The bad news is that western states are still hurting for water, drought conditions prevail, and climate-driven weather patterns appear not to promise relief in the near future.
The good news, according to one analysis, is that many communities have learned to conserve water, and that these efforts have lessened the severity of western drought.
While this good news has direct relevance to residents of the West today, it also gives weight to the possibility that ordinary citizens – when engaged in and educated about solving a looming crisis – can in fact change ingrained behaviors in order to avert disaster.
Does this bode well for local climate action, renewable energy choices, and a broadening sustainability agenda in local communities nationwide? While there are signs of hope, what we need more than hope is continued action, leadership, and community engagement.
Recent news reports from the Colorado Basin note that Lake Mead has avoided an official water-shortage designation, for the time being. A break from dry weather patterns is partly to credit for this, but more significant are water conservation efforts undertaken in the region that, while on their face seem contrary to local self-interest – as there are few incentives to save and plenty to consume – are providing water security in stressed communities that was unexpected as recently as a year ago.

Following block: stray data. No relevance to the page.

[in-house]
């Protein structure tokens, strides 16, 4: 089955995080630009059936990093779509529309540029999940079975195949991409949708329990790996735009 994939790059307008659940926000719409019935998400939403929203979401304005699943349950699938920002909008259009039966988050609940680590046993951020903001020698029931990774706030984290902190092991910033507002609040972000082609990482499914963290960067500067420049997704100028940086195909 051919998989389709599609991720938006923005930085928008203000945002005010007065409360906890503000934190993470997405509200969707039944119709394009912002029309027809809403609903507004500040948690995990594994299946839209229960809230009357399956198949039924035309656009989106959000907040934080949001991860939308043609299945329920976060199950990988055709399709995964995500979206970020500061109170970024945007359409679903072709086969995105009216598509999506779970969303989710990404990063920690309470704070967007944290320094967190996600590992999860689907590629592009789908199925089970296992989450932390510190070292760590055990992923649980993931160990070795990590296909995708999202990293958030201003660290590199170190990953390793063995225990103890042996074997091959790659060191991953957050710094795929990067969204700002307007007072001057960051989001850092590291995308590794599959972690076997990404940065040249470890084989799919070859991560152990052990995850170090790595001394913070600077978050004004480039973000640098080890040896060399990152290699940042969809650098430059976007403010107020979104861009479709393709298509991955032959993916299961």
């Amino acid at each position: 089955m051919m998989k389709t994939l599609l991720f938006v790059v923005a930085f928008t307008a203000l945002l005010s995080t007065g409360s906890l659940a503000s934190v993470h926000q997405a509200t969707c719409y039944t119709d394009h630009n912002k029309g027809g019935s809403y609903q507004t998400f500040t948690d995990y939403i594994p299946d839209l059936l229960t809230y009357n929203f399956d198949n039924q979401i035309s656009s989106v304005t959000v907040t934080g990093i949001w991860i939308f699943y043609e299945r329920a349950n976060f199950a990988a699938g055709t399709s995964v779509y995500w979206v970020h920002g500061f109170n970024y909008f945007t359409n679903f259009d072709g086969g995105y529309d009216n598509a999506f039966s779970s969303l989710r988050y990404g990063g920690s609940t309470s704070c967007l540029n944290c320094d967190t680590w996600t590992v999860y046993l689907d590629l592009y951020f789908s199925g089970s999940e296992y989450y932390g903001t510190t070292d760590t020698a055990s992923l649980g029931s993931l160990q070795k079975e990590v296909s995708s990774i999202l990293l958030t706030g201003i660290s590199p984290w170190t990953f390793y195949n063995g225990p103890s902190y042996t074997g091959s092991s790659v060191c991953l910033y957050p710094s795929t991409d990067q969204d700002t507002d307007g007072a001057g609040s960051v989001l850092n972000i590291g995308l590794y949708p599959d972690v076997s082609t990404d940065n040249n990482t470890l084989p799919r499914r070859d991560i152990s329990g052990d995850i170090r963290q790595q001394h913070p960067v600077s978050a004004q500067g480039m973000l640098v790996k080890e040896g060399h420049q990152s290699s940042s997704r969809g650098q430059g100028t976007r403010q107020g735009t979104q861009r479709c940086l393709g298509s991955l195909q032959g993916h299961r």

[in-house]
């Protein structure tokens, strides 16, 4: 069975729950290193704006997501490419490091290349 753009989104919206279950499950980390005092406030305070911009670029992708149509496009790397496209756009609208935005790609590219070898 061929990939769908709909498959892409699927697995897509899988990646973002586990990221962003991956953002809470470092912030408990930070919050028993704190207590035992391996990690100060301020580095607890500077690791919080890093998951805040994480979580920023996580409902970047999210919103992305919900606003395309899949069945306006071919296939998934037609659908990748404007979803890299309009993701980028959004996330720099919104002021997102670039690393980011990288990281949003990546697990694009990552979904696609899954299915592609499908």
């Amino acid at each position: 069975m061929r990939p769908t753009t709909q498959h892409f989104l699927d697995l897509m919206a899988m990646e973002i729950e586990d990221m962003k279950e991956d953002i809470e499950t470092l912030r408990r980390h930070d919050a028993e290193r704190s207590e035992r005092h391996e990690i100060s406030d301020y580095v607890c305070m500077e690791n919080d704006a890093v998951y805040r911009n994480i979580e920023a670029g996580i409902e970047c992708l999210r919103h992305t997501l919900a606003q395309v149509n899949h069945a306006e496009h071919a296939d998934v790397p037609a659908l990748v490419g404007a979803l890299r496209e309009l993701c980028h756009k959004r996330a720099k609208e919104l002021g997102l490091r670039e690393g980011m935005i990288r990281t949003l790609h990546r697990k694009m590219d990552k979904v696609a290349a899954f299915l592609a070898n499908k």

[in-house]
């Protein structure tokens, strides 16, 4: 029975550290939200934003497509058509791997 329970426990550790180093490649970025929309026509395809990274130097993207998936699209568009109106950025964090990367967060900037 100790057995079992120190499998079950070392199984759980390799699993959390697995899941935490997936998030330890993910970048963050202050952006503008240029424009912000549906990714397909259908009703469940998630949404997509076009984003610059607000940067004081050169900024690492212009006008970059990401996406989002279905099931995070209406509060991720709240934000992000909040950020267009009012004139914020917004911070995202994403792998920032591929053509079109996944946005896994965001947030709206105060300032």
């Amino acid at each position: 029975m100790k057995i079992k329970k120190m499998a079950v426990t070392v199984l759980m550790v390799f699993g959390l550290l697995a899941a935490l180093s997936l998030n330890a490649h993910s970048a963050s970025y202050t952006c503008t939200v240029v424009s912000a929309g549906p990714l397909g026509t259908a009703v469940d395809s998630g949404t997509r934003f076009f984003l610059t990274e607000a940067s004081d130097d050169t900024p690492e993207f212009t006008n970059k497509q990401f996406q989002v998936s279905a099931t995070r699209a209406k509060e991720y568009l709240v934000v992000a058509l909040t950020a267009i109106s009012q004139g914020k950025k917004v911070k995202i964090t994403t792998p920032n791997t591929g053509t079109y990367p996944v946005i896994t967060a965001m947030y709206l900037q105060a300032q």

In 1833, British economist William Foster Lloyd introduced the concept of the “tragedy of the commons.” In this theory, common resources are prone to exploitation because self-interested users acting independently are more likely to deplete a common resource than protect or conserve it. Simply said, why save water if someone else downstream is just going to use it up to serve their needs?
In a new book titled Water is for Fighting Over, and Other Myths about Water in the West, author John Fleck finds that a surprisingly upbeat and hopeful contradiction to the “tragedy of the commons” has begun to occur in the American West. While expecting to record gloom and doom stories about dried up communities – the kinds of stories that gain front page coverage – Fleck instead found numerous instances of farmers, citizens, and whole communities working together to conserve dwindling water supplies. More cooperation, and conservation, is needed, argues Fleck, but a narrative that features common purpose to preserve a common good is beginning to more hold water in a region where, traditionally, “whiskey is for drinking, water is for fighting over.”
Water is not the only common resource that needs this sort of shift in narrative. Others include our forests, oceans, and our atmosphere.
With respect to climate change, there are, of course, plenty of front page/bad news stories, and they are serious. There are also a tremendous number of positive, empowering, and inspiring stories of local elected and community leaders who are moving forward with positive climate solutions that provide benefits to families, communities, and economies.
As leaders, and as advocates for the common good, we should make a concerted effort to share more positive, inspirational stories about the many ways that ordinary people are protecting our climate commons while also benefiting themselves through healthier, more vibrant communities.
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